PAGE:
It was a chaotic and profitable answer to the supply + demand + brand equation. It was also an interesting study on whether such partnerships put luxury designers at risk of “watering-down” their brand or alienating an extremely loyal customer base. Did Lilly Pulitzer do either with their Target partnership? You decide.
Preserving a Brand
It is important first to understand the Lilly Pulitzer story. The company was created by heiress Lillian Pulitzer Rousseau, socialite and wife to Peter Pulitzer. The couple…
Apr 14 2015
We’re more than a year and a half away from the 2016 U.S. presidential election, but candidates have already begun making their official declarations to run.
Conservative firebrand, Texas Sen. Ted Cruz was the first to announce officially. Kentucky Sen. Paul Rand followed suit and came out swinging against reporters in his first TV interviews. Former Secretary of State Hillary Clinton made it official on Sunday, a surprise to … well, no one. The only thing that came close to overshadowing Hillary herself was the chatter about her new campaign logo. Florida Sen. Marco Rubio declared on Monday. This election has the potential to be history making with the possibility of Clinton become the country’s first woman president and Rubio becoming the first Hispanic president.
This is only the beginning. Other presidential hopefuls are still weighing their options, waiting in the wings for the right moment to announce or playing coy with the media and the public. According to the New York Times, at least a dozen Republicans and a few Democrats have already expressed an interest in running.…
Mar 31 2015
The last generation born to the 20th century is beginning to earn more responsibility and buying power in the economy, and our attitudes are beginning to influence how we live, work and play in a very real way.
A couple of Millennial attitudes to highlight are that we’re the generation with the least faith in institutions and have the highest support of political independents (50 percent of Millennials consider themselves politically unaffiliated according to Pew Research). We also like multitasking, are comfortable – if not addicted – to the Internet, and we feel secure maintaining some level of a public Internet life.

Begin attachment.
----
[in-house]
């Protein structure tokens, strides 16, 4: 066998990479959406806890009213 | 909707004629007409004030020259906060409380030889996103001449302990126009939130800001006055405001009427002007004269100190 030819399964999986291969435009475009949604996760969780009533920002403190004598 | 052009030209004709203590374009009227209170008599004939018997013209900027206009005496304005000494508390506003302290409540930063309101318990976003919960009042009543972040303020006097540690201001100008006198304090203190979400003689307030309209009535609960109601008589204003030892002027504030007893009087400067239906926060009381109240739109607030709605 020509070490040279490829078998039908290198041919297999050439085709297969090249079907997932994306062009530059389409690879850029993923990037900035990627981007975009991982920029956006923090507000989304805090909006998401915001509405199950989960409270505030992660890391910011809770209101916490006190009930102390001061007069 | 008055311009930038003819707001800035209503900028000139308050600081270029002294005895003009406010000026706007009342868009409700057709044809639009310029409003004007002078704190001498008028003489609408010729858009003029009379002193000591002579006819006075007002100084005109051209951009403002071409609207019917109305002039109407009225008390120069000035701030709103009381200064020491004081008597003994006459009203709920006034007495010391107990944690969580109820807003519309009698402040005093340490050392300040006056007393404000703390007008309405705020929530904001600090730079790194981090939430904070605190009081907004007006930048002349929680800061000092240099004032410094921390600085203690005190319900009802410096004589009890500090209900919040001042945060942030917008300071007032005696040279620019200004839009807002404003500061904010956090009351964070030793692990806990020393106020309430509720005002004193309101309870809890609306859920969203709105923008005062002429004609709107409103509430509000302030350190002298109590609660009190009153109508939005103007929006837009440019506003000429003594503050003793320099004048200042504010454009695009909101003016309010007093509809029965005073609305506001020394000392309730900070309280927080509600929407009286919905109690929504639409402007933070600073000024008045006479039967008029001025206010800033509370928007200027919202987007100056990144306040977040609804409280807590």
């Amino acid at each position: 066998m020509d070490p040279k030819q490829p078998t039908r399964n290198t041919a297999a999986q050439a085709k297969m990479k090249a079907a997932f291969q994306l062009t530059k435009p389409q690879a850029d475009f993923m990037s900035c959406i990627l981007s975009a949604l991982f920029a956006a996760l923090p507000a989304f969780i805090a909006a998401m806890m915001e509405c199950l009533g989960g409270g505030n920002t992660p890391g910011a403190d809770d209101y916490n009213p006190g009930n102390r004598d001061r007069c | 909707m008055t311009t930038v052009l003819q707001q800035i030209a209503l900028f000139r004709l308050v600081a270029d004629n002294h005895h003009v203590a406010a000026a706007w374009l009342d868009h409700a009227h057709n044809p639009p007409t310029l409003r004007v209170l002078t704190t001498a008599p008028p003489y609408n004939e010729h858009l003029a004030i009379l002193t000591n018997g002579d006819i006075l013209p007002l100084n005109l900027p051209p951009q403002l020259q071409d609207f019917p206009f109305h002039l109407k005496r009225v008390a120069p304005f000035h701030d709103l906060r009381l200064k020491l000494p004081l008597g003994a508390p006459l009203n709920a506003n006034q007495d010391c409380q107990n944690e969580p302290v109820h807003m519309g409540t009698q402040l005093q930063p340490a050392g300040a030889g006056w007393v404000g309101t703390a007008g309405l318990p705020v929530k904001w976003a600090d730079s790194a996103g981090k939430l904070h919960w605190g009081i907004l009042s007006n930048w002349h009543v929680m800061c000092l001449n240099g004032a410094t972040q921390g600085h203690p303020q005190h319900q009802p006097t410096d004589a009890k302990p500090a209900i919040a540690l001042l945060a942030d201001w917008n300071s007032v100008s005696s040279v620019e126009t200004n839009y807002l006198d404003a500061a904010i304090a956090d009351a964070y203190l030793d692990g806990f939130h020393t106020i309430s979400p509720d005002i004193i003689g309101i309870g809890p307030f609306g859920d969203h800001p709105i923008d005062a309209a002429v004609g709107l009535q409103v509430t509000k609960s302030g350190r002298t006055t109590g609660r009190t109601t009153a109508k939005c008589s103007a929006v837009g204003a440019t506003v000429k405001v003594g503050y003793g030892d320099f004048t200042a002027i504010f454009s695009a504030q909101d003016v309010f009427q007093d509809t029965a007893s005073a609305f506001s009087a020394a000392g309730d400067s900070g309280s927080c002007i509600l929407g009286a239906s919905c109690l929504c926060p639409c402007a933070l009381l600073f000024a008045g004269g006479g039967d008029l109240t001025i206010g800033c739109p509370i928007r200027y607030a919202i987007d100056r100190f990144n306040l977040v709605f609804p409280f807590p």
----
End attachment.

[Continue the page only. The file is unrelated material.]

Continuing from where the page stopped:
These broader attitudes are gradually disrupting the way we live, including how we travel, find news and consume media. We tend not to be confined to a preferred news outlet or car service, for example. Rather, we seek out the information or services that are providing the best option at any given moment. We don’t care as much where information or services come from; we care about the quality and relevance they offer to our lives.
Three examples that come to mind from my life:
Mar 18 2015
Recently I sat across from some restaurant “publicists” at a dinner and as I listened to them and fed them ideas for promoting their client, I was amazed (appalled?) at the lack of understanding. I asked myself, “Does anyone think they can write a release, get it out on PR Newswire and call themselves a publicist?” It suddenly occurred to me why my industry has such a lack of empathy from the world: People who don’t put in the effort expect a grand pay off. Is that a Millennial thing? Naivety? Or idiocy?
Needless to say, I was annoyed, upset and a little shocked. When people ask what I do, I say public relations for alcohol. I’m sure many think I just drink all day and tinker around. OK, sometimes. But in all seriousness, I consider myself a fantastic publicist, and yes, I say PUBLICIST, and I’m not ashamed. And for those naysayers out there, it’s considered one of the hardest jobs in the U.S.
Public relations is about perception. It’s all about how one perceives the topic of conversation and approaches the situation…